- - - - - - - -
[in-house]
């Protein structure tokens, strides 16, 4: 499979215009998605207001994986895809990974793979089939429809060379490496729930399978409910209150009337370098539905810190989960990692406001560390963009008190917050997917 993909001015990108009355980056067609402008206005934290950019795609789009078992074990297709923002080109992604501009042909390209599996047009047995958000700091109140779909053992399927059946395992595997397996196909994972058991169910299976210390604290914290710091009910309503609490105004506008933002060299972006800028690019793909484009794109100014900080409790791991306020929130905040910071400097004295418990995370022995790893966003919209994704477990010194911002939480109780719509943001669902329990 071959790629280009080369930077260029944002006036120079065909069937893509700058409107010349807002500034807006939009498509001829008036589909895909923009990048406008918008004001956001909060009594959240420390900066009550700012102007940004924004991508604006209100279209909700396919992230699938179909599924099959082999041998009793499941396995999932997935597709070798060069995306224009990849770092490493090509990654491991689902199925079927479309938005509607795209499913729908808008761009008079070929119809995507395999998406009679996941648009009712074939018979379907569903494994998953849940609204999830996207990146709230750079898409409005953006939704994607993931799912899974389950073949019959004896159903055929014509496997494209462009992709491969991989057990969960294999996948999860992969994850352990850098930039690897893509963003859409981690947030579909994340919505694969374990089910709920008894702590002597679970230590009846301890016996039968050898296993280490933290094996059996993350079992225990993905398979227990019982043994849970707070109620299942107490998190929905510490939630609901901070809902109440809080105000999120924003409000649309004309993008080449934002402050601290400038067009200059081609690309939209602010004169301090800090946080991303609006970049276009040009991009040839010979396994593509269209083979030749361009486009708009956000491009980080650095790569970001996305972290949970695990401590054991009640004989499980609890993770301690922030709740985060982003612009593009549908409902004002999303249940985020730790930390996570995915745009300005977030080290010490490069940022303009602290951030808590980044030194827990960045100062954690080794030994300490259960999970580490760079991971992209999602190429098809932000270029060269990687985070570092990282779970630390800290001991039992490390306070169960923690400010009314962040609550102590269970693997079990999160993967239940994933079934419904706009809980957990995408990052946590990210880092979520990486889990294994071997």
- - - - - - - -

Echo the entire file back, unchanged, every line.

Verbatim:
[in-house]
């Protein structure tokens, strides 16, 4: 499979215009998605207001994986895809990974793979089939429809060379490496729930399978409910209150009337370098539905810190989960990692406001560390963009008190917050997917 993909001015990108009355980056067609402008206005934290950019795609789009078992074990297709923002080109992604501009042909390209599996047009047995958000700091109140779909053992399927059946395992595997397996196909994972058991169910299976210390604290914290710091009910309503609490105004506008933002060299972006800028690019793909484009794109100014900080409790791991306020929130905040910071400097004295418990995370022995790893966003919209994704477990010194911002939480109780719509943001669902329990 071959790629280009080369930077260029944002006036120079065909069937893509700058409107010349807002500034807006939009498509001829008036589909895909923009990048406008918008004001956001909060009594959240420390900066009550700012102007940004924004991508604006209100279209909700396919992230699938179909599924099959082999041998009793499941396995999932997935597709070798060069995306224009990849770092490493090509990654491991689902199925079927479309938005509607795209499913729908808008761009008079070929119809995507395999998406009679996941648009009712074939018979379907569903494994998953849940609204999830996207990146709230750079898409409005953006939704994607993931799912899974389950073949019959004896159903055929014509496997494209462009992709491969991989057990969960294999996948999860992969994850352990850098930039690897893509963003859409981690947030579909994340919505694969374990089910709920008894702590002597679970230590009846301890016996039968050898296993280490933290094996059996993350079992225990993905398979227990019982043994849970707070109620299942107490998190929905510490939630609901901070809902109440809080105000999120924003409000649309004309993008080449934002402050601290400038067009200059081609690309939209602010004169301090800090946080991303609006970049276009040009991009040839010979396994593509269209083979030749361009486009708009956000491009980080650095790569970001996305972290949970695990401590054991009640004989499980609890993770301690922030709740985060982003612009593009549908409902004002999303249940985020730790930390996570995915745009300005977030080290010490490069940022303009602290951030808590980044030194827990960045100062954690080794030994300490259960999970580490760079991971992209999602190429098809932000270029060269990687985070570092990282779970630390800290001991039992490390306070169960923690400010009314962040609550102590269970693997079990999160993967239940994933079934419904706009809980957990995408990052946590990210880092979520990486889990294994071997």